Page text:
“In 1995, I had only been working a couple of years. At the time, I thought I wanted to represent fiction in the world of publishing. You get a lot of bad fiction, so it’s a really tough road. I was a literary assistant working for Gail Ross at her agency, and one of my duties included looking through the slush pile—the unsolicited things from people who don’t have any relationship with the agency. Some is good, but 95 percent is bad. Every once in a while, though, you find something actually worth selling.
“I got this manuscript by a first-time author named Bill Fitzhugh—a comic thriller called Pest Control, about an exterminator who wanted an environmentally friendly way of taking care of pests. Even though I loved the story line, I thought the plot could use some work. I ended up rejecting the guy even though I wanted to see what could happen with it. A month later, I read that he sold the movie rights for over a million dollars. This was when Hollywood was paying seven figures for movie rights. A lot of people lost a lot of money. If you write a novel, you usually hold onto the movie rights and sell them separately. Back then, people were selling them before they sold the book. In some ways, the movie deal would help them get a publishing deal.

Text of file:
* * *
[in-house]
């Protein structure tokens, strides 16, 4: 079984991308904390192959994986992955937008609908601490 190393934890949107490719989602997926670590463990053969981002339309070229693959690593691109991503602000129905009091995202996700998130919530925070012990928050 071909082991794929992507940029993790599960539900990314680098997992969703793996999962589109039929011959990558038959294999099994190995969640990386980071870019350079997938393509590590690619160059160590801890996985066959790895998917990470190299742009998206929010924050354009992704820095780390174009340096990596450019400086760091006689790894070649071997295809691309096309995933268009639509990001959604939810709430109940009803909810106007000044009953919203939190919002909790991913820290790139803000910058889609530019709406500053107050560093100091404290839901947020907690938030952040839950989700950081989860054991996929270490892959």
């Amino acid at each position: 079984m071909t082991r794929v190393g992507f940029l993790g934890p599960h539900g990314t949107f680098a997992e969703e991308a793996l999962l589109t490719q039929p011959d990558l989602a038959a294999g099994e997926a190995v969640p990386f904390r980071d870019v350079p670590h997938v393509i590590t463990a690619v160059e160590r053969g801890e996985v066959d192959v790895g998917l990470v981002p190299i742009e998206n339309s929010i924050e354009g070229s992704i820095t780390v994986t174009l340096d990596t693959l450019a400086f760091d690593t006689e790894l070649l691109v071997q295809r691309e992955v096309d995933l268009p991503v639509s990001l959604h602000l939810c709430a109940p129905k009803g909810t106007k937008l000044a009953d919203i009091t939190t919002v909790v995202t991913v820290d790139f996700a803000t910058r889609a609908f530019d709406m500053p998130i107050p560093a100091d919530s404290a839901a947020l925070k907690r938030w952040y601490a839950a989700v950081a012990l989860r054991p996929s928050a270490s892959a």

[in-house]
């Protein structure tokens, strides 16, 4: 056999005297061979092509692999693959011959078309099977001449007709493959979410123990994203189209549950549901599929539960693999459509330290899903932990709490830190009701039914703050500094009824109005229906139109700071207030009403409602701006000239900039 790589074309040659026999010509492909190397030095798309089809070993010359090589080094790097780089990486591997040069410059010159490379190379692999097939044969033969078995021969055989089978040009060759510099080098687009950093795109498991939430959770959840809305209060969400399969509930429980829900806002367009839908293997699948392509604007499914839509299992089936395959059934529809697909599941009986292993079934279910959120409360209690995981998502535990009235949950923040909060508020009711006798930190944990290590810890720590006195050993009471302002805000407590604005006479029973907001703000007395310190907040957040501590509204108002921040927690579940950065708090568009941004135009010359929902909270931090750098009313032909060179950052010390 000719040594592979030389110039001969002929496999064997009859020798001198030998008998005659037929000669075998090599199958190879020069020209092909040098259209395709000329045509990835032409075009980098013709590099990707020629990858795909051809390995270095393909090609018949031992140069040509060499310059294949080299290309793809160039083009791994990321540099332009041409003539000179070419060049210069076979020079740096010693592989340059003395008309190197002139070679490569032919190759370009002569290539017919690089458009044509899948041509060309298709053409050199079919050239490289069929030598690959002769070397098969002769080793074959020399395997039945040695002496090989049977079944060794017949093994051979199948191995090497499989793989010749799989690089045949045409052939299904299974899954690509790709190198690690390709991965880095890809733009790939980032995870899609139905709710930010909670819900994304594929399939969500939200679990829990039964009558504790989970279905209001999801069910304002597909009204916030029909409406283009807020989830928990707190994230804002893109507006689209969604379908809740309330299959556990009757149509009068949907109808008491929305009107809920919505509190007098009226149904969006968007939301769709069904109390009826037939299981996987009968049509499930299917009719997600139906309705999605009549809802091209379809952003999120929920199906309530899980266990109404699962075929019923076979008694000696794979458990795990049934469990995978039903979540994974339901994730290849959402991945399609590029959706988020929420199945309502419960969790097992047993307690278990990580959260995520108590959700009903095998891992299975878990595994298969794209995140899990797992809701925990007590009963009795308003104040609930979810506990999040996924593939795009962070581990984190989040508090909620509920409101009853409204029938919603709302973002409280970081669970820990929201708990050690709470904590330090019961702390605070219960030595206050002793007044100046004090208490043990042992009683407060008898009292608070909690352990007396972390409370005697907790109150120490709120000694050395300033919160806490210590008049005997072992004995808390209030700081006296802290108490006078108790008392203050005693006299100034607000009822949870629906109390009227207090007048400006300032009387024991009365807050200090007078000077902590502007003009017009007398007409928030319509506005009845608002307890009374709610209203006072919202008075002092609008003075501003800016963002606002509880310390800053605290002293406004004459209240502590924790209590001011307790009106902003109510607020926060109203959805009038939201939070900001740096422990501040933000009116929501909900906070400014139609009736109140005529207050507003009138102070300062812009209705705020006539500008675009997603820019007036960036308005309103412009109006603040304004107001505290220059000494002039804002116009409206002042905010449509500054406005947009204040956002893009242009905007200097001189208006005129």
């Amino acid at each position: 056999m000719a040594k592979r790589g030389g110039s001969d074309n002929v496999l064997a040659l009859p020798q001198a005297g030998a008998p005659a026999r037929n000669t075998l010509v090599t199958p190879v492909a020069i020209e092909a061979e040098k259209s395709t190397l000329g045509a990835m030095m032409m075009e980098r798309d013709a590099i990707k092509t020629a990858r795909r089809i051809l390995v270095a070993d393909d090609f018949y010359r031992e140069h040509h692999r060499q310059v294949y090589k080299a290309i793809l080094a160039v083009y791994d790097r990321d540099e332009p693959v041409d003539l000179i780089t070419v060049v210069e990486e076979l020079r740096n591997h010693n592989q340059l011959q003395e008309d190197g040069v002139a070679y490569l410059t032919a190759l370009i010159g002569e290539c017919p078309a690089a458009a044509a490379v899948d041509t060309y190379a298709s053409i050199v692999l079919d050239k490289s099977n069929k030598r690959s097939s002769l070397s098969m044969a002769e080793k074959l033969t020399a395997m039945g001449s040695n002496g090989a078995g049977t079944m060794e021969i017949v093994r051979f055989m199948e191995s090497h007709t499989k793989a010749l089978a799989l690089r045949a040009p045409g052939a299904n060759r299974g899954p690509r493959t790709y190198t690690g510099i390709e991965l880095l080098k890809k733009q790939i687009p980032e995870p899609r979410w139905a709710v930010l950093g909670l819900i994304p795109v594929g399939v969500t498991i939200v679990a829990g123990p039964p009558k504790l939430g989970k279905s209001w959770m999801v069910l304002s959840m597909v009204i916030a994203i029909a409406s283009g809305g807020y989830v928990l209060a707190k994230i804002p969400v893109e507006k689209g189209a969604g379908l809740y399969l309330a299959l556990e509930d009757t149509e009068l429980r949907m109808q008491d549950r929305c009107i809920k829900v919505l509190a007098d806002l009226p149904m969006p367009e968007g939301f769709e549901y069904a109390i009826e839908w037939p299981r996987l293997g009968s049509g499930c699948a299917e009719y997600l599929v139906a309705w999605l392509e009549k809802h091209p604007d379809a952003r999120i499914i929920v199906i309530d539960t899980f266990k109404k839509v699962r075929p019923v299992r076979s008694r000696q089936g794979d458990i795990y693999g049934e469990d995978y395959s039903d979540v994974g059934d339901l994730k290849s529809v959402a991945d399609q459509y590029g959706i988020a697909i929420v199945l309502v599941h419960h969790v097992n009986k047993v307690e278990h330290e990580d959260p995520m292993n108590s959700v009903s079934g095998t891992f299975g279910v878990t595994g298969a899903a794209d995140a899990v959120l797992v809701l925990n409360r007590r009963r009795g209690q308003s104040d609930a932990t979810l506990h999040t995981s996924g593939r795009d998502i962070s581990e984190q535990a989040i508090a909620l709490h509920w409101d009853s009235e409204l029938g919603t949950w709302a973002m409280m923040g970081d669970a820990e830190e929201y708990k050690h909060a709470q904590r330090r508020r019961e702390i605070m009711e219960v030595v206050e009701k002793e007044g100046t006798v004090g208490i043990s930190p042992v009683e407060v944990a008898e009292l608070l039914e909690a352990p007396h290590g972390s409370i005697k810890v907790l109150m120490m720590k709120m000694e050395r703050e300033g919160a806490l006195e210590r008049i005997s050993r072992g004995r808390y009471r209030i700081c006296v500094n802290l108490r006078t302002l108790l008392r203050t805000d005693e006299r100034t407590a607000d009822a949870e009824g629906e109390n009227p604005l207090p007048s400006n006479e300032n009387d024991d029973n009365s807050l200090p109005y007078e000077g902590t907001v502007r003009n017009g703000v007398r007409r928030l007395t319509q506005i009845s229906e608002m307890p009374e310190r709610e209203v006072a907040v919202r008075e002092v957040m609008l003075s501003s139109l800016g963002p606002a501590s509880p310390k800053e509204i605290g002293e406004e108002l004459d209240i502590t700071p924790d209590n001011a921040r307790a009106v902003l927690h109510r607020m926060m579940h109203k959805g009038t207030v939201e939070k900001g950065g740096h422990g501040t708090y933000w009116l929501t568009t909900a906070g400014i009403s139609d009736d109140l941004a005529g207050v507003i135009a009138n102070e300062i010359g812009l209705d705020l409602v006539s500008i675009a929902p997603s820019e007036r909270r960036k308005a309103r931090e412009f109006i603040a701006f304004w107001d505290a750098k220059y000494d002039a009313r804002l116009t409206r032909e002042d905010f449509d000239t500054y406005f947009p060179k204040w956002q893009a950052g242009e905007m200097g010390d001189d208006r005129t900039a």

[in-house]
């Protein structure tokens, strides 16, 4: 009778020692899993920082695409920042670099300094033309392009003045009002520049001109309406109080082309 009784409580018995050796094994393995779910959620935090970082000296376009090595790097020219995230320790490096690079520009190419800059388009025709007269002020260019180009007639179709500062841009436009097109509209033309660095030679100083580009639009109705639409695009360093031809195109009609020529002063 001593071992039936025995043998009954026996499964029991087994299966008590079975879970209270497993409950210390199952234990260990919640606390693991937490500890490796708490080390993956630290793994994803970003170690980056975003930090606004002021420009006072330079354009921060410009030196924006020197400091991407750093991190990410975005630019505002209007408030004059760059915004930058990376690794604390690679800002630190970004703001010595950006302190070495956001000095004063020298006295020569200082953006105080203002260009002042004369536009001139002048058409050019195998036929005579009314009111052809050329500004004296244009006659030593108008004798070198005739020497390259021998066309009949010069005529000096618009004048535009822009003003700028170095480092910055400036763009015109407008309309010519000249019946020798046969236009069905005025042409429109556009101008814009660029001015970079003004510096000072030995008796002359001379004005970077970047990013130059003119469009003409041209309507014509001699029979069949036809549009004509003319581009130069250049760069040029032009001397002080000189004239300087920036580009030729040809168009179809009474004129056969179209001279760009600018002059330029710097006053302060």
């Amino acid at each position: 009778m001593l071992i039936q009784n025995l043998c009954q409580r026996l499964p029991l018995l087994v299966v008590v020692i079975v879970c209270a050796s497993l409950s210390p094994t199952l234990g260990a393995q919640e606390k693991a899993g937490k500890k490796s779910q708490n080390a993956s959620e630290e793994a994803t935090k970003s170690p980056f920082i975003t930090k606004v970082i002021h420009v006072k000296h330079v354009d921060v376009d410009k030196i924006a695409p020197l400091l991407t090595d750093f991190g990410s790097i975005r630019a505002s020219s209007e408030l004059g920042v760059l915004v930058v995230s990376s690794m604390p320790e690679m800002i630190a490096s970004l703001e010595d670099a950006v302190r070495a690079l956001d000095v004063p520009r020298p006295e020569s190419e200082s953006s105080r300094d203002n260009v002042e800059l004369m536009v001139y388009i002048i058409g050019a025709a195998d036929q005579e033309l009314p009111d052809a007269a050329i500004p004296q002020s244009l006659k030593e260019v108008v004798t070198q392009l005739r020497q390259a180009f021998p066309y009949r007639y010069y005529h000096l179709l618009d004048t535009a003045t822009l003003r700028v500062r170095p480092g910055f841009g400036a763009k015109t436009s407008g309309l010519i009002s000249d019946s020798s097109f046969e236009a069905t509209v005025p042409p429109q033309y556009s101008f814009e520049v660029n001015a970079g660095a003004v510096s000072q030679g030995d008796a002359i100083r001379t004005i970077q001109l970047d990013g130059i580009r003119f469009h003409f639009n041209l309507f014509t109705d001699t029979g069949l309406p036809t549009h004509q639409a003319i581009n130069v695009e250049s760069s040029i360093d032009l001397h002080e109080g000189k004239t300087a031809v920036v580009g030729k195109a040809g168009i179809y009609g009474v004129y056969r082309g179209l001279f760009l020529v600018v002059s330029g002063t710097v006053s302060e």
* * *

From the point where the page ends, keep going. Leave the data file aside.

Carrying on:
“In publishing, one dominant emotion has been true for many years: FOMO. Fear of missing out on the next big bestseller. When I saw that the book sold for over a million, I was like, I read that and turned it down! But even though he sold the movie rights, he didn’t get a North American publisher. He ended up getting published overseas.
“Did I read the published book? Of course not! I was done—sour grapes. Most people in publishing have FOMO, but, like me, they just want to walk away and don’t ever want to be a part of it again. Actually, I don’t think it ever became a movie. I’m not surprised, because maybe only one in five manuscripts that were auctioned for seven figures actually got made into a movie. There could have been so many reasons why.
“That experience taught me to stick to the things I know how to do, which are nonfiction books. That was my first time turning something big down, and I’m sure it won’t be my last.”